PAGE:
Ceramicist Frans Wildenhain once said to Robert Bradley Johnson, an avid collector of the sculptor’s work, “You helped pay for the roof of my house.”
“I started collecting his pieces in 1955,” says the 78-year-old Johnson from his Scottsville home. “I needed to furnish my new apartment and a friend introduced me to Shop One, which at that time was the only craft shop in Rochester. So I picked up a couple of his lamps, a tea caddy, a few bowls—enough to fill all the corners.”
Johnson later moved to his farmhouse in 1971, and the collection grew to fit the added space during several renovations to his home. The final tally was 330 pieces in total—300 of which Johnson recently donated to the RIT Archive Collections.
“Wildenhain’s artistry has come home to RIT,” says RIT archivist Becky Simmons. “He came to Rochester in the early 1950s and for the next 20 years taught in what is now known as the School for American Crafts. This major collection of early 20th century ceramics illuminates the history of art programs at RIT.”
Johnson describes Wildenhain—who received his artistic training in the early 1920s at the Bauhaus pottery workshop in Weimar, Germany—as an imposing person who exuded electricity.
“He was quite tall, husky and you could feel his sense of power and confidence,” he remembers. “For me, his work has withstood the test of time; it’s as if these pieces always existed. They almost seemed to be alive.”
Following his apprenticeship, Wildenhain opened workshops in Putten, Holland, then Amsterdam, where he also taught at the School for Applied Arts. He came to the United States in 1947 to the Pond Farm Workshop in Gureneville, Calif., before joining RIT’s School for American Crafts in 1950 where, along with Hobart Cowles, he helped create the legendary ceramics program.Wildenhain passed away in 1980.
Johnson’s life equally took some interesting twists and turns. He graduated from Rensselaer Polytechnic Institute in Troy, came to Rochester in 1954, and while employed at Eastman Kodak, voraciously studied piano at Eastman School of Music.
“But my Kodak earnings were higher than those of a musician, so I ended up working at the company as a development supervisor until I retired 30 years later,” Johnson says. “By then I was bitten by the collector’s disease; I couldn’t stop buying Wildenhain’s pots.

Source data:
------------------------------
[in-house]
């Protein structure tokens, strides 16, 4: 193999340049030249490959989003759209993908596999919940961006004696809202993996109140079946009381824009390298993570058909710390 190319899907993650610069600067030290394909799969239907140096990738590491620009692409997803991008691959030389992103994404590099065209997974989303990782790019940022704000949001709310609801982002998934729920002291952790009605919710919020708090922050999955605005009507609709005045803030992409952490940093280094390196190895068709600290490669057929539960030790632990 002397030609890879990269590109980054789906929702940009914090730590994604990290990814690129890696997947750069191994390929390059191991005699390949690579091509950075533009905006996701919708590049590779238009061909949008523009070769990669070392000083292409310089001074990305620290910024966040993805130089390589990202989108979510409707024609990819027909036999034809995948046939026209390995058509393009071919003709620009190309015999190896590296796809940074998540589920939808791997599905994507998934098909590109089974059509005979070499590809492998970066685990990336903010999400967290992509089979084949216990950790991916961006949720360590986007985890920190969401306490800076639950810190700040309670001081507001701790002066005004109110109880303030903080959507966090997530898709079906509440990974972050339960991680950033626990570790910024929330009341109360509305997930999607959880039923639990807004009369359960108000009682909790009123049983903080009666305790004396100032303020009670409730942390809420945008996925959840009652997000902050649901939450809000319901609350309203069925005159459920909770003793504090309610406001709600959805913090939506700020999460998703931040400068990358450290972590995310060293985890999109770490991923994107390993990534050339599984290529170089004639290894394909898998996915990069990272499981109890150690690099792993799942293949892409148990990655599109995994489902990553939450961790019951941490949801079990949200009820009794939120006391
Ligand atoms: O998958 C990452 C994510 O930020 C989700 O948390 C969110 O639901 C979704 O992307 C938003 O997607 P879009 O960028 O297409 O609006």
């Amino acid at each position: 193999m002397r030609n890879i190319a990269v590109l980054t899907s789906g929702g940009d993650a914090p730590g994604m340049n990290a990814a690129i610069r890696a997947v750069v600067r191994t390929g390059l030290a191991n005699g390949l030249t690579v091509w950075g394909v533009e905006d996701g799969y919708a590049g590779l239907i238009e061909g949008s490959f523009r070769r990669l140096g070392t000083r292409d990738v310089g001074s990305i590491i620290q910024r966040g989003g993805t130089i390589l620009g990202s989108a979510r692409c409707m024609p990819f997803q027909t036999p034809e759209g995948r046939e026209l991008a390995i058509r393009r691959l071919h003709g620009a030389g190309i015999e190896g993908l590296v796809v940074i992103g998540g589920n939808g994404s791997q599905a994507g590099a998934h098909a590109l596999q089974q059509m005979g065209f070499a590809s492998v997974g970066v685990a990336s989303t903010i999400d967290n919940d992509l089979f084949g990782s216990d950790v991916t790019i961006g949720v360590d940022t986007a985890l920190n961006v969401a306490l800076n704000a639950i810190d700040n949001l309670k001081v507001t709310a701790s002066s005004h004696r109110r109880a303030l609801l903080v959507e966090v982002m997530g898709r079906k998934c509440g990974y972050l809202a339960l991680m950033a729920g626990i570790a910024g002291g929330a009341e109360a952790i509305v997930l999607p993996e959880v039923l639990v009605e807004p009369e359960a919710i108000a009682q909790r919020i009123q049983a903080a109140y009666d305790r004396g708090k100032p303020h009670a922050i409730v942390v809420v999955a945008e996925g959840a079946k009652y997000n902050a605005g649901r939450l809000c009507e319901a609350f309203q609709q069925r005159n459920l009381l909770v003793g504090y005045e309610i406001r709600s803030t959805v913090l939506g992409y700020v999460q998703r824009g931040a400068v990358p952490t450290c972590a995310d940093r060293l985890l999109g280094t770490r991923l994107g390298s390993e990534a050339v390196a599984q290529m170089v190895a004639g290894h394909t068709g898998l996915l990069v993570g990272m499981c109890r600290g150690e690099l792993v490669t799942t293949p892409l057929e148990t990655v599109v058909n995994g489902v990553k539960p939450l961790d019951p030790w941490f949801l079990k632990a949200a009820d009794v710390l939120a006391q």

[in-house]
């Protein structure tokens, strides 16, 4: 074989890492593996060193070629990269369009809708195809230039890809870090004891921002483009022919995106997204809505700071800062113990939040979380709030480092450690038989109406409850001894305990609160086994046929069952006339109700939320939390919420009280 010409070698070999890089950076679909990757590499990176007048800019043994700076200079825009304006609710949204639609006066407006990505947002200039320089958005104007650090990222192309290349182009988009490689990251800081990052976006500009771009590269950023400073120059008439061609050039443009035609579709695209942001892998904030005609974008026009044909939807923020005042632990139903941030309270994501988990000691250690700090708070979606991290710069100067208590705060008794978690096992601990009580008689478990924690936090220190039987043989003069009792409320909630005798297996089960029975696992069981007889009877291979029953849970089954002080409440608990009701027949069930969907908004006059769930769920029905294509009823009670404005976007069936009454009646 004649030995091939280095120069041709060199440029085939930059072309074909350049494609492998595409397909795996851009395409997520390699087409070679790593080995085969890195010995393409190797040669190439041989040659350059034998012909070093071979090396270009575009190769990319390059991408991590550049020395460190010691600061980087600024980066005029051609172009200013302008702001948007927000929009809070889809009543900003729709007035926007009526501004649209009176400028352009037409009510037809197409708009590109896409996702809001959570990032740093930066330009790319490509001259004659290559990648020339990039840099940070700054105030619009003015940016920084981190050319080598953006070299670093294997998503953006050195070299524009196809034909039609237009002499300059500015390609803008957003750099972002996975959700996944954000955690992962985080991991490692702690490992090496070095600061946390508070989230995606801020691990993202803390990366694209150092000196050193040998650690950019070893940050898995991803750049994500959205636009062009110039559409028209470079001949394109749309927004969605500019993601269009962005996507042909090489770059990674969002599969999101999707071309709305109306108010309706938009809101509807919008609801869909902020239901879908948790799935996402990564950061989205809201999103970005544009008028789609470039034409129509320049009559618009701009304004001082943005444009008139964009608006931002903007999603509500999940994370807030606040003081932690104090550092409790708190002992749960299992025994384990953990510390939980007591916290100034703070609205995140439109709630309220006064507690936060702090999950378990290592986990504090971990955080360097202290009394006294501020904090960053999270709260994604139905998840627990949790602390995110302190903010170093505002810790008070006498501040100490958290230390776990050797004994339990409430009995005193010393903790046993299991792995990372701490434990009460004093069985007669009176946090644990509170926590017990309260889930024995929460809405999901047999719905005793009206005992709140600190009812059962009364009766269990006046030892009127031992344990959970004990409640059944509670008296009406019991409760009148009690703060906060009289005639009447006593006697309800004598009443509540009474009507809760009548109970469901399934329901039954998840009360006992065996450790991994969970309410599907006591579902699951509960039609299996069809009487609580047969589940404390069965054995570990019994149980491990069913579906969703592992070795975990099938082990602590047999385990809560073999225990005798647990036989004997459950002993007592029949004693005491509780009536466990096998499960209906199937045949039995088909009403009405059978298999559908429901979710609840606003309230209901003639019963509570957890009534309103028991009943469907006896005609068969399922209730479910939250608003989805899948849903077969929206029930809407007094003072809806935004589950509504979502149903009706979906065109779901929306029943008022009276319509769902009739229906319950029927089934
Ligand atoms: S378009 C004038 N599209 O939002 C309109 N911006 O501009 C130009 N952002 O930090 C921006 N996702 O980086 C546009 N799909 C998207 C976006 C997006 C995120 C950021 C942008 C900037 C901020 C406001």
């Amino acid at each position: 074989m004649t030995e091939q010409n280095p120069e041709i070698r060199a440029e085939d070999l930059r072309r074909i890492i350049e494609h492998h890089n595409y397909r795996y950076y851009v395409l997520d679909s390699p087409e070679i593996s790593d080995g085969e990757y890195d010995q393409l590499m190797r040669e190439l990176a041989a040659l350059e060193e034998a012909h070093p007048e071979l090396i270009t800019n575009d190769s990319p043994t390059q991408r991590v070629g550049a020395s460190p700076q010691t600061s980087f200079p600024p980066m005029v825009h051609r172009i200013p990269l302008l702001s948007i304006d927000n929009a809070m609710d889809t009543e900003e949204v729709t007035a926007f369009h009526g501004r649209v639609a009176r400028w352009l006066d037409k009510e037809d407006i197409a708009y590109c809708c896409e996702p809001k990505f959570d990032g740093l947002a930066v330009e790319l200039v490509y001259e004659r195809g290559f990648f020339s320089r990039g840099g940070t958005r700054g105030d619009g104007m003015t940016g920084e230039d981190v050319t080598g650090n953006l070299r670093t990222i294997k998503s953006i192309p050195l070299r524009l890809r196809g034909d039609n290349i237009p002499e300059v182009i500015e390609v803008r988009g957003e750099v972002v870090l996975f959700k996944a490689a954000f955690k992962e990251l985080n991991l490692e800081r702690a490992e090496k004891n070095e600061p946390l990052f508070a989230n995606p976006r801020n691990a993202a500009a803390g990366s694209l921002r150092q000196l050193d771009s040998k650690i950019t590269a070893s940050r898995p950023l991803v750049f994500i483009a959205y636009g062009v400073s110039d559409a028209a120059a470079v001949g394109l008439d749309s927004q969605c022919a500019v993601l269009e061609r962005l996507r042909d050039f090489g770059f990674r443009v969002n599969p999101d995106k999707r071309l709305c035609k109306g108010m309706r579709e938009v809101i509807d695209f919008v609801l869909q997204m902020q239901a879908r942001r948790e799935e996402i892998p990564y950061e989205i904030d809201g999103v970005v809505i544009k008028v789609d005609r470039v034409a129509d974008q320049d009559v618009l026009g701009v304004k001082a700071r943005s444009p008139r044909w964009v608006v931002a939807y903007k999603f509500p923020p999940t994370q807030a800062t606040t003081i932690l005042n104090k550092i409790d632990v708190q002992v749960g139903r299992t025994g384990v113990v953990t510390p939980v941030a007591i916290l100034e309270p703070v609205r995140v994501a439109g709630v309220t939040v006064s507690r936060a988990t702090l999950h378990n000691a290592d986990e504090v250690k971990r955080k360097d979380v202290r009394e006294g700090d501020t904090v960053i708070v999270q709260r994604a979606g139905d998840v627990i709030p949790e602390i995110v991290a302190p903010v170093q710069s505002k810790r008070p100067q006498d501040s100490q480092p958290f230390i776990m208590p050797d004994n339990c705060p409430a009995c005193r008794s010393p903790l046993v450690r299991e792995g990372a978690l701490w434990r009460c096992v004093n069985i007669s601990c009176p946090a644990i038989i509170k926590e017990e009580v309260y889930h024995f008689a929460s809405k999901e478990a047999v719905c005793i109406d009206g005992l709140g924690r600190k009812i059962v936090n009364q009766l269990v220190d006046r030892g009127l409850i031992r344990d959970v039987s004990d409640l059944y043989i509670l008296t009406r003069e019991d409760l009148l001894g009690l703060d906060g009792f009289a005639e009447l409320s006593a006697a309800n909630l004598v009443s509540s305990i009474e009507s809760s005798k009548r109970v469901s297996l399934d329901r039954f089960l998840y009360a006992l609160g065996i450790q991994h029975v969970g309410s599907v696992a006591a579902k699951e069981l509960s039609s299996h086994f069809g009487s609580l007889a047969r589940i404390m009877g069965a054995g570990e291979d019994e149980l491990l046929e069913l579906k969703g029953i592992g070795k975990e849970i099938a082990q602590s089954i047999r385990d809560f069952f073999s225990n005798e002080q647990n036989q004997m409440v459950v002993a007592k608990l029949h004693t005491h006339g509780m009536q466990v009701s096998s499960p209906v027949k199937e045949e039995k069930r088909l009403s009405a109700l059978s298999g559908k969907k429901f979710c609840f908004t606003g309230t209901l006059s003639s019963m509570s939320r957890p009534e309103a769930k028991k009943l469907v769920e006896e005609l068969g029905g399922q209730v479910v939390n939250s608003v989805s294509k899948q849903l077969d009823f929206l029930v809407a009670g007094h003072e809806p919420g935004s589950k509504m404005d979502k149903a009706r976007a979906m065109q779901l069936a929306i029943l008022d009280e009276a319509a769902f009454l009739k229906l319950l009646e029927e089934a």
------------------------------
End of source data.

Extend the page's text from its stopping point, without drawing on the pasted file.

“I believe in the Victorian theory of space. If you take a space and put something in the middle, then you have two spaces,” he says with a laugh. “Sometimes I had to keep moving the pots around, changing their position, before they all settled down and could live together.”
According to Simmons, many of the pieces in the archive collection are earth-toned in color and organically shaped. “Some of the vessels are quite large and simply decorative, and there’s a few etched pieces and figurative sculpture. But we also have a lot of functional pottery items like vases, bowls and plates.”
Johnson agrees that a few Wildenhain pieces in particular seemed to fill real needs. “A few items I still have in my home are all the lamps, and I also use a huge carved ceramic vase for an umbrella stand. But I never used his famous teapot [in the RIT collection] which is highly recognizable and was featured on the cover of several brochures. I was too afraid of damaging it.”
Unlike most collectors, Johnson never kept formal records or receipts for his Wildenhain purchases. He simply bought what he liked, when he liked.
“Perfection is dull and what I treasured about Wildenhain’s pottery were the irregularities—how his fingers could mold clay into something that lives and breathes life,” Johnson says. “I never got tired of looking at them, and to me that was a priceless gift.
“He was a great artist and the public needs to see his work in a setting like RIT, where he taught for many years and demonstrated his astonishing creativity.”